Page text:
Monday, May 11, 2009

Here's the Beef! All Two of Them!

In my former life as a Californian there is one thing that I never would have guessed I'd be doing in a million years and that is raising my own beef cattle. I do not fancy myself has a true rancher of beef because I only raise 2 or 3 steers a year. We raise one for ourselves that we usually end up splitting with friends or family. The other ones are sold to friends , too.

We purchased our first heifer out of necessity right after we purchased our home here in North Idaho. Our property taxes are reduced if we have some sort of consumable livestock grazing on it. So, we could raise cattle, sheep, pigs or goats to have our place designated as "dry grazing" land.

At first we thought we wanted to breed our own beef cattle and purchased a hereford heifer from a local rancher. Part of the purchase price included a breeding back to his angus bull. After we had her for a few months he picked her up and pastured her with his herd. She was returned to us pregnant and the next spring gave birth to a baldy bull calf that we castrated ourselves. We raised that baldy steer and he was our first home raised beef.
We leased a beautiful hereford bull in trade for pasture when our hereford cow was ready to breed again. The bull stayed with us the entire summer and we thought for sure we would be raising a new calf the following spring. Unfortunately, our cow did not get pregnant and we had an entire summer with no beef calf to raise for ourselves.
So, this is when we changed our plan: Instead of breeding our own beef, we would sell our cow and purchase beef steers in the spring and slaughter early in the winter after the big fall rush at the meat processors. This has worked out well for us and it makes most of winter easier by not having to worry about feeding any livestock during the coldest monthes.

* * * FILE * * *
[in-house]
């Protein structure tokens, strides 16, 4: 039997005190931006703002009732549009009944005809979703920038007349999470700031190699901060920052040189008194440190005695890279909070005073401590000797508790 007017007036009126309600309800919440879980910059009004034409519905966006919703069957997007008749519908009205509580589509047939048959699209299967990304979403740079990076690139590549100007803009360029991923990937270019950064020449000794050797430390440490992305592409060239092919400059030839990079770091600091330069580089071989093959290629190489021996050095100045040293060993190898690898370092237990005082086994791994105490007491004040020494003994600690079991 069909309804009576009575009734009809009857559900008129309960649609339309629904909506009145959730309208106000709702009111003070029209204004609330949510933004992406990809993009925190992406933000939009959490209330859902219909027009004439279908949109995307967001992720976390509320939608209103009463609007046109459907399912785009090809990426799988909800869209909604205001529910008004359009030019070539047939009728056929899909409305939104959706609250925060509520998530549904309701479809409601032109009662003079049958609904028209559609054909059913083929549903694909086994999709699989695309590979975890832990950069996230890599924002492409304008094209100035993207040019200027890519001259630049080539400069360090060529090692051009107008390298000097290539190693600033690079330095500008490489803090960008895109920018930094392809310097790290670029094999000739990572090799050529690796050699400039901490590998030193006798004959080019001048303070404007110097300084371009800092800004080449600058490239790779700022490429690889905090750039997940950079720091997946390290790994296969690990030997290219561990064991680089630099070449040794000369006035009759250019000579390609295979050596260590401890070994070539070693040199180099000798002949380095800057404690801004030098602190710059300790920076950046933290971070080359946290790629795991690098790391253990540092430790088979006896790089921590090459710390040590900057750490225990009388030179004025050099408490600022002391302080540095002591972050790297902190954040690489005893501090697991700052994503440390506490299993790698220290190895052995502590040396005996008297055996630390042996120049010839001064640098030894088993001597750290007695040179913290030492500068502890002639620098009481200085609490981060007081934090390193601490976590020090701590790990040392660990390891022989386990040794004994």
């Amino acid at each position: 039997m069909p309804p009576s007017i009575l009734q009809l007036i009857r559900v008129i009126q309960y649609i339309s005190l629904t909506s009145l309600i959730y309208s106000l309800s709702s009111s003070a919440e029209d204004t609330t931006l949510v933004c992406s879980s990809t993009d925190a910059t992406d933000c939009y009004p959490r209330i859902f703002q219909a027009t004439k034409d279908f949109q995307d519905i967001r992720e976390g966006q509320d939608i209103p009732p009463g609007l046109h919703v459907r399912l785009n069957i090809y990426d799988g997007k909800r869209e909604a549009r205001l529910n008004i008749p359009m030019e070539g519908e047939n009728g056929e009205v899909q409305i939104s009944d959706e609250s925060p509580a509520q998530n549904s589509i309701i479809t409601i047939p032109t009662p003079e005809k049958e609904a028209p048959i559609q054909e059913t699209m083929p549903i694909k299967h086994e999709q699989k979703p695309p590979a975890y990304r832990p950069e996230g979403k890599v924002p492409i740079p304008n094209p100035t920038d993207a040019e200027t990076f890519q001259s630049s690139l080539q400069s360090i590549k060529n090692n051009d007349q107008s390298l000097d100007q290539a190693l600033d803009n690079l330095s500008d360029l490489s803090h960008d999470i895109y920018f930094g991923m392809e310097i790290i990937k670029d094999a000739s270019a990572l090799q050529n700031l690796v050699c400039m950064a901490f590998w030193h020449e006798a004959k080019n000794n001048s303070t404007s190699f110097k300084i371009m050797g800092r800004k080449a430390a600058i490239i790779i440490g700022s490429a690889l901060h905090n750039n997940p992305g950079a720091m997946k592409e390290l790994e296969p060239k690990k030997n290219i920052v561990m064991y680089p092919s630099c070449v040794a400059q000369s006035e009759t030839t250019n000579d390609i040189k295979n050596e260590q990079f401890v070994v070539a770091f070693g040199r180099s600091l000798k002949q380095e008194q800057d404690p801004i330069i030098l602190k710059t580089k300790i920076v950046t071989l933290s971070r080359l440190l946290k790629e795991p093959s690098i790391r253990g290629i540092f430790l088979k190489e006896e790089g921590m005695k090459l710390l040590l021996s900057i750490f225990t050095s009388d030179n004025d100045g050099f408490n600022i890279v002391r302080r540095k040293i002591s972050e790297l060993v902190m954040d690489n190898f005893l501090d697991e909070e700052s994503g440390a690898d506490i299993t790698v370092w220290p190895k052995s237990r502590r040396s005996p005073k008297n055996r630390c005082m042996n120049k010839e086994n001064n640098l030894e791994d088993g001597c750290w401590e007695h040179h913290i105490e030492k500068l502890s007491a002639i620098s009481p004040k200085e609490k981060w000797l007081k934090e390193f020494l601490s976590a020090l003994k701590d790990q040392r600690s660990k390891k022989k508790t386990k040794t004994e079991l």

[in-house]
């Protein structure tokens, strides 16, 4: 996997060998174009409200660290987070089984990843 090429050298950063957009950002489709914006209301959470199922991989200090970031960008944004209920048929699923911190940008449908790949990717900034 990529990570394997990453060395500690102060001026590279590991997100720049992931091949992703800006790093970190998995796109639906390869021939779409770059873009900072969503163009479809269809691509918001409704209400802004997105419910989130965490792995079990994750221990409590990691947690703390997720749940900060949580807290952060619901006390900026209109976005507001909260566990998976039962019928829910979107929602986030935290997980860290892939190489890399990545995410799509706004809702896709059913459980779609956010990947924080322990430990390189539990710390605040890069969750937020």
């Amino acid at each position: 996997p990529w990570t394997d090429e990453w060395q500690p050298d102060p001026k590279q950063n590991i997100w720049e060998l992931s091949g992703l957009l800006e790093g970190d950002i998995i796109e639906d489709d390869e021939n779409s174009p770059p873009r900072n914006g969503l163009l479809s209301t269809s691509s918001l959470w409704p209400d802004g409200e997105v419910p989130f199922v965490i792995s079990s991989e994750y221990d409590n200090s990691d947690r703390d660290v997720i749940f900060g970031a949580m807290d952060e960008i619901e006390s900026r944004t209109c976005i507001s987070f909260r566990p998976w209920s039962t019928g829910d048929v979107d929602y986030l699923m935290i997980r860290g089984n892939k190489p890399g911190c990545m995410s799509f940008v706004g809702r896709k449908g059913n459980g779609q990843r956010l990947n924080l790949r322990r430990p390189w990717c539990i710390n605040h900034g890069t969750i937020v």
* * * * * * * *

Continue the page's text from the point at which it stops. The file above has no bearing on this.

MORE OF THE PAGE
We have been blessed to meet a wonderful neighbor and his family that raise locker beef and pork for a living. Mike has become our supplier of steers and he has made purchasing them so much easier by shopping the auctions and picking out reasonably priced animals for us that have a gentle temperment and are not too flighty.
Also, we have a few loyal customers that purchase these animals from us at the end of the season. Last year, we raised 3 steers and kept one for ourselves. We are only a family of 3 so one steer that has a hanging weight of 600lbs can last us a couple of years or more quite easily. So, these two new steers will be sold to other families in January.

Raising your own beef is truly fun and satisfying. It's wonderful to have animals that can take acres of grass and turn it into food for your family. We do not have to buy hay until almost October if it is not too dry out to keep the grass alive. And with the cost of hay and grain this year it's nice to have to buy hay only for the last three months of the time that we are raising the steers.


  1. I understand what you are saying. We raise our own cattle. We have 5 cows and a bull. There is only one difference, we raise and cut our own hay too. It's a lot cheeper in the long run. I think.

  2. SMGirl,
    I think you're right, raising your own hay would be the ultimate set up. A lot less stressful than having to call around and hunt down the cheapest good hay. Like I do every fall.
    You are blessed!